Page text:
• Juvenile Justice programs declined the most in dollar amount, $32.9 M or 28% mainly due to a reduction in correctional facility and rural programs and it also had an increase in early intervention services which advocates consider to be a goal of juvenile justice reform.
  • Child Welfare programs declined by 16% or $21.8 M, mainly from the Service Delivery program which funds caseworkers to deliver child welfare, youth, and domestic violence services. 
  • Income Support declined 49% or $2.1 M and appears to be more cyclical, rising and falling with the Great Recession. Interestingly, the TANF grant is a mix of state and federal funds, and only a small amount goes to Income Support or cash assistance.[i]  
  • Food & Nutrition increased by 56% or $19.7 M due to an increase in liquor & wine tax revenues which supports the school lunch program.
  • Early Childhood Education had the largest percentage increase of 109% or $42.0 M mainly from the Upstart program but increasing in every program except Child Care Assistance.
  • Health has increased by 80% or $139.3 M from the Medicaid and CHIP program but also had a 58% or $12.4 M decrease in Maternal & Child Health. 
  • The category that has increased the most in dollar amount is K-12 Education.

K-12 Education Funding

State and local sourced funding for K-12 education increased by $1.6 billion in constant 2022 dollars from FY2008 to FY2022, but per-pupil spending only increased from $10,212 to $10,537 per student. This means that even though more is being spent in total dollars, it barely covers the increase in students during the same time.

In 1948, 100% of the income tax was allocated to public education, an increase from 75% when it was originally imposed in 1931. It was expanded in 1996 to include higher education, in 2021 to include non-education services for children and people with a disability, and may be expanded again depending on a 2024 ballot measure placed by the Utah Legislature.  

The income tax rate has been reduced in 1996, 2006, 2008, 2018, 2022, and 2023.  The graphs below illustrate a timeline of these changes and Utah’s total elementary and secondary public schools (district & charter) funding effort (including capital) as a percentage of personal income and rank compared to other states.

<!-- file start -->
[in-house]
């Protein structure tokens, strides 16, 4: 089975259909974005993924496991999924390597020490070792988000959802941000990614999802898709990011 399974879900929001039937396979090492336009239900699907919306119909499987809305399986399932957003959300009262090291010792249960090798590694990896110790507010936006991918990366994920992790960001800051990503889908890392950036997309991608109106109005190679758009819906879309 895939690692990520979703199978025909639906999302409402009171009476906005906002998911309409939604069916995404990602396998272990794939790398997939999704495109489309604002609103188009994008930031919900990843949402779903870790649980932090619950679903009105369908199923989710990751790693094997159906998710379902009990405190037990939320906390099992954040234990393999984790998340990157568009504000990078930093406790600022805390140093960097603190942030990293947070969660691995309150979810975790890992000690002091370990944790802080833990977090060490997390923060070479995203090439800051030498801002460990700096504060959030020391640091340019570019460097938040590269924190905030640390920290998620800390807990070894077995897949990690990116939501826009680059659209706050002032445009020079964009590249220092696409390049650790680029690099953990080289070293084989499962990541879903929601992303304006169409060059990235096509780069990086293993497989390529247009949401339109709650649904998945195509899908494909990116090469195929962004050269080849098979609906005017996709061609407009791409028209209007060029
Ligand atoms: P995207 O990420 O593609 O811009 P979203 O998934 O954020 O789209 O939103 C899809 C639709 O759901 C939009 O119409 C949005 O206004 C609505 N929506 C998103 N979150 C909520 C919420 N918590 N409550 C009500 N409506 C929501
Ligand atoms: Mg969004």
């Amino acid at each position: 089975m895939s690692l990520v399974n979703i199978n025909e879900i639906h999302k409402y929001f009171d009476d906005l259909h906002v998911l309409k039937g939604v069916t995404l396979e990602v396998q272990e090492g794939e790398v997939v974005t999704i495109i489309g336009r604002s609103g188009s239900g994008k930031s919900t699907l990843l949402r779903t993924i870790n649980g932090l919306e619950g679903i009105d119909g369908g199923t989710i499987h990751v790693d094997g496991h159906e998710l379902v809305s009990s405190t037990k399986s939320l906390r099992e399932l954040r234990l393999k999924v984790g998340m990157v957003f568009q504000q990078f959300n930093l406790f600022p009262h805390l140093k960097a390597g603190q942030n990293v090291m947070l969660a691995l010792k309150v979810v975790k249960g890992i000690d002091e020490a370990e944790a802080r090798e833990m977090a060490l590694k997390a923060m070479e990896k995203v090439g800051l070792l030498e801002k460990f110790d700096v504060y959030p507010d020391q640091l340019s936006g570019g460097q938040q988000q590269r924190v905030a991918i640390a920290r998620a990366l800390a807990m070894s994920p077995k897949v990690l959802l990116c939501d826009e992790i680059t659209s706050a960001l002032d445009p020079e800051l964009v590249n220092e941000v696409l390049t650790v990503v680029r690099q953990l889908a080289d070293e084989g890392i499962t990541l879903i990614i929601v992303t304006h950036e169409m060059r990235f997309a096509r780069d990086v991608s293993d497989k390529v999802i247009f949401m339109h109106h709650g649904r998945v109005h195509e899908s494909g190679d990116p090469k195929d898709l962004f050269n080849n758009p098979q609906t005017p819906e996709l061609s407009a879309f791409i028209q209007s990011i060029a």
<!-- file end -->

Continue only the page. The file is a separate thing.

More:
Unfortunately, the result is a downward trajectory and likely explains our second to last place in per-pupil funding in the country.[ii]

Utah's Education Funding Effort as a Percent of Personal Income

graph1

 

According to the fiscal notes, the last two bills that reduced the Income Tax rate in 2022 and 2023 estimated a loss of $1.3 billion in the Income Tax Fund from FY2022-2025 with more ongoing.[iii]

State & Local Funded Portion of K-12 Education

Another result of these changes has been shifts in the funding source for K-12 education. From the fiscal year 2008 to 2022, the federal-funded portion increased by 74% and the state-funded portion declined by 3%.

Meanwhile, Local sources have increased by 12%, possibly to meet the needs of their communities while state-funded sources decline and putting greater pressure on sources like the property tax which is more regressive than the income tax because it takes a greater toll on low-and middle-income families.

Rank of Utah's Education Funding Effort Compared to Other States

graph 2

We Need to Prioritize Children in the Budget

While Utah doesn’t have the most kids than any other state, we do have the highest share of kids in our population. And we as a community are entrusted to make sure they are cared for, safe, and have the tools they need to achieve their aspirations. As the Utah Legislature drafts, holds hearings on, debates, and passes the Utah state budget we hope they prioritize our most vulnerable and precious group, Utah’s children.

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[i] https://www.cbpp.org/sites/default/files/atoms/files/tanf_spending_ut.pdf 

[ii] https://www.census.gov/programs-surveys/school-finances.html 

[iii] https://le.utah.gov/~2022/bills/static/SB0059.html, https://le.utah.gov/~2023/bills/static/HB0054.html These fiscal notes show the loss from the income tax fund but they are not disaggregated by changes from the income tax rate or tax credit portion of the bills.

Published in News & Blog